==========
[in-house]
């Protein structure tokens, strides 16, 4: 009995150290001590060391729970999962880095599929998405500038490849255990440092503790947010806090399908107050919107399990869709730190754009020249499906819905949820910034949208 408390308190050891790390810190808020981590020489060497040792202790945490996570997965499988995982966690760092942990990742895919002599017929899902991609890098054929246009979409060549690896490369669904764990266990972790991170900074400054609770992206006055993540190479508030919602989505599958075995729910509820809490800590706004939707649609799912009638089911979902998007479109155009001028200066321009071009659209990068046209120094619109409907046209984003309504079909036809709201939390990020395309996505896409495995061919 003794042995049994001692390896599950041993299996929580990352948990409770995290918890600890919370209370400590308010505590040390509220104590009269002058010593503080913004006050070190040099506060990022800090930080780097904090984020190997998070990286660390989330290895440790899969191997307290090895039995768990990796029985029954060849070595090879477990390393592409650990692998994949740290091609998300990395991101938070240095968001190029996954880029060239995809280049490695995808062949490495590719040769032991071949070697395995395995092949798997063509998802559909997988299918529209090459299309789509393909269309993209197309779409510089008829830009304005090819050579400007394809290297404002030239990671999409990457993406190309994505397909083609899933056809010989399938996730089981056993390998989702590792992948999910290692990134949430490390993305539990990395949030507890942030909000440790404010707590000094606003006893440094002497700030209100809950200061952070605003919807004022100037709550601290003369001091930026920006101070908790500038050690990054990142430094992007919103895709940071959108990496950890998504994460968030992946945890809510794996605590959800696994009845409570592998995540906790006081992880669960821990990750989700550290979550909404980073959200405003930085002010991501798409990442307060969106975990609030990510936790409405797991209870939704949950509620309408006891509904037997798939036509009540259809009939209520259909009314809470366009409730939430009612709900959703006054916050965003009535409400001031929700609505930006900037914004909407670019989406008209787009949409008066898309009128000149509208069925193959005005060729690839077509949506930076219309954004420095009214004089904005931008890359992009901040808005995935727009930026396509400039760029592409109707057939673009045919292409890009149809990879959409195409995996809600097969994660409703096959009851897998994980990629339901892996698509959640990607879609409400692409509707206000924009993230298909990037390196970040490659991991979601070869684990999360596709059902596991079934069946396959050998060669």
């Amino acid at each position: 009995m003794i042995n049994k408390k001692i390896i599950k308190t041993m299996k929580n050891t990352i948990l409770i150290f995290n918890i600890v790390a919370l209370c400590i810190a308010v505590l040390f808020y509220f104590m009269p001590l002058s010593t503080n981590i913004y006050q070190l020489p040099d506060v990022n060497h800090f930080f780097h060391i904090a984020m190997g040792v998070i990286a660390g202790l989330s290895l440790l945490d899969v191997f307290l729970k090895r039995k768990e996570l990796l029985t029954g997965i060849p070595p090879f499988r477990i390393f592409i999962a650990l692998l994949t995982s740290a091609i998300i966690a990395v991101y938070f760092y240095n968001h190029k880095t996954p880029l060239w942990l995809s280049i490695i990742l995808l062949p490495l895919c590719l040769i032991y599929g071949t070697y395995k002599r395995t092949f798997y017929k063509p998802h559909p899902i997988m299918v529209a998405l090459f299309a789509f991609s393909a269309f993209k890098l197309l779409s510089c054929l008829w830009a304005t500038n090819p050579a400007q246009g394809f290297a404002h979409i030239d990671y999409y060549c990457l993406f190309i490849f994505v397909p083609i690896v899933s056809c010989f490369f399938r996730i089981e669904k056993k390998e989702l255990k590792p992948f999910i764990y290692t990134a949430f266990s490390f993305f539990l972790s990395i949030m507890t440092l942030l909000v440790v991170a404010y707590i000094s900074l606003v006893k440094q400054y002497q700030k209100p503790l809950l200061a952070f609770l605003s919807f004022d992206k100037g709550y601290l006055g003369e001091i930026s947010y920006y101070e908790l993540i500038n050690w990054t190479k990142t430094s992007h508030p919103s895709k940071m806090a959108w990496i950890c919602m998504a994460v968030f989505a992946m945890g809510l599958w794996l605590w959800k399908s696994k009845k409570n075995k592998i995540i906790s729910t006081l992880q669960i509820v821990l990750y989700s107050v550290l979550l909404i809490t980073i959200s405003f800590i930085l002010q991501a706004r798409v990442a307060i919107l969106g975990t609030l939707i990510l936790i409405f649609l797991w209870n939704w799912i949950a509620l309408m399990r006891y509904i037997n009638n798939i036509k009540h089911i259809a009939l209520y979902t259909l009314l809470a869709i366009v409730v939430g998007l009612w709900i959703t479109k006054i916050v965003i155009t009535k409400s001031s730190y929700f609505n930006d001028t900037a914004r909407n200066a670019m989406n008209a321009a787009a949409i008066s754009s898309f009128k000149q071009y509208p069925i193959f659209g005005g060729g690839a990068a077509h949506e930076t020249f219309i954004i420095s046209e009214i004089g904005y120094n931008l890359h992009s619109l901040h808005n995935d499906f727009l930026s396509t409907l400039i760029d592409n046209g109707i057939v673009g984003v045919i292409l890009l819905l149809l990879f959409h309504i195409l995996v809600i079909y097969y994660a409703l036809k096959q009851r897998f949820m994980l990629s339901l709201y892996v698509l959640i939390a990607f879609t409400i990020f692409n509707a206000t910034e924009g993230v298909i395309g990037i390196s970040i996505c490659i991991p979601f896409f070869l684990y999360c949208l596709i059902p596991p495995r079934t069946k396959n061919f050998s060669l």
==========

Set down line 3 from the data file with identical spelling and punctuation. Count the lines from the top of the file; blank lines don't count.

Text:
């Amino acid at each position: 009995m003794i042995n049994k408390k001692i390896i599950k308190t041993m299996k929580n050891t990352i948990l409770i150290f995290n918890i600890v790390a919370l209370c400590i810190a308010v505590l040390f808020y509220f104590m009269p001590l002058s010593t503080n981590i913004y006050q070190l020489p040099d506060v990022n060497h800090f930080f780097h060391i904090a984020m190997g040792v998070i990286a660390g202790l989330s290895l440790l945490d899969v191997f307290l729970k090895r039995k768990e996570l990796l029985t029954g997965i060849p070595p090879f499988r477990i390393f592409i999962a650990l692998l994949t995982s740290a091609i998300i966690a990395v991101y938070f760092y240095n968001h190029k880095t996954p880029l060239w942990l995809s280049i490695i990742l995808l062949p490495l895919c590719l040769i032991y599929g071949t070697y395995k002599r395995t092949f798997y017929k063509p998802h559909p899902i997988m299918v529209a998405l090459f299309a789509f991609s393909a269309f993209k890098l197309l779409s510089c054929l008829w830009a304005t500038n090819p050579a400007q246009g394809f290297a404002h979409i030239d990671y999409y060549c990457l993406f190309i490849f994505v397909p083609i690896v899933s056809c010989f490369f399938r996730i089981e669904k056993k390998e989702l255990k590792p992948f999910i764990y290692t990134a949430f266990s490390f993305f539990l972790s990395i949030m507890t440092l942030l909000v440790v991170a404010y707590i000094s900074l606003v006893k440094q400054y002497q700030k209100p503790l809950l200061a952070f609770l605003s919807f004022d992206k100037g709550y601290l006055g003369e001091i930026s947010y920006y101070e908790l993540i500038n050690w990054t190479k990142t430094s992007h508030p919103s895709k940071m806090a959108w990496i950890c919602m998504a994460v968030f989505a992946m945890g809510l599958w794996l605590w959800k399908s696994k009845k409570n075995k592998i995540i906790s729910t006081l992880q669960i509820v821990l990750y989700s107050v550290l979550l909404i809490t980073i959200s405003f800590i930085l002010q991501a706004r798409v990442a307060i919107l969106g975990t609030l939707i990510l936790i409405f649609l797991w209870n939704w799912i949950a509620l309408m399990r006891y509904i037997n009638n798939i036509k009540h089911i259809a009939l209520y979902t259909l009314l809470a869709i366009v409730v939430g998007l009612w709900i959703t479109k006054i916050v965003i155009t009535k409400s001031s730190y929700f609505n930006d001028t900037a914004r909407n200066a670019m989406n008209a321009a787009a949409i008066s754009s898309f009128k000149q071009y509208p069925i193959f659209g005005g060729g690839a990068a077509h949506e930076t020249f219309i954004i420095s046209e009214i004089g904005y120094n931008l890359h992009s619109l901040h808005n995935d499906f727009l930026s396509t409907l400039i760029d592409n046209g109707i057939v673009g984003v045919i292409l890009l819905l149809l990879f959409h309504i195409l995996v809600i079909y097969y994660a409703l036809k096959q009851r897998f949820m994980l990629s339901l709201y892996v698509l959640i939390a990607f879609t409400i990020f692409n509707a206000t910034e924009g993230v298909i395309g990037i390196s970040i996505c490659i991991p979601f896409f070869l684990y999360c949208l596709i059902p596991p495995r079934t069946k396959n061919f050998s060669l």